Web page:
A large single-center cohort study should help doctors appraise the risk of metastasis of lid tumors using a newer method put forth by the American Joint Committee on Cancer.
Researchers in Texas performed a retrospective review of 100 consecutive patients with eyelid sebaceous carcinoma and evaluated how they were staged in tumor size and extent of lymph node involvement.
The findings suggested that an eyelid sebaceous carcinoma of approximately >20mm in greatest dimension correlates with increased risk for local recurrence, lymph node metastasis, distant metastasis and death from disease. When a tumor involves the full thickness of the eyelid, the risk for lymph node metastasis and distant metastasis is increased even for tumors of >10 mm.
The proportions of patients who experienced local recurrence, lymph node metastasis, distant metastasis and death from disease were 6%, 21%, 7% and 6%, respectively. Two-year and five-year disease-specific survival rates were 93.8% and 92.0%, respectively.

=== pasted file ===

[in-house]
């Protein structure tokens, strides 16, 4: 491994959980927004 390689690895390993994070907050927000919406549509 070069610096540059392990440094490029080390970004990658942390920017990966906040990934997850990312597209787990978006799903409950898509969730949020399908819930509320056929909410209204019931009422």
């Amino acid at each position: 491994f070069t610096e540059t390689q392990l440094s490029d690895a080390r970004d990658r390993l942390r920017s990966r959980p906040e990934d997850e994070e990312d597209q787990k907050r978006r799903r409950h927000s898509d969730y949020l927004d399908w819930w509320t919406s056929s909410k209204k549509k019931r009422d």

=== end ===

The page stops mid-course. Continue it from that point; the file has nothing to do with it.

Researchers believe that the new classification should reduce interobserver variability and will give surgeons greater clarity in how to perform surveillance testing for nodal and systemic metastases.
|Sa H, Rubin ML, Xu S, et al. Prognostic factors for local recurrence, metastasis and survival for sebaceous carcinoma of the eyelid: observations in 100 patients Br J of Ophthalmol. August 21, 2018. [Epub ahead of print].|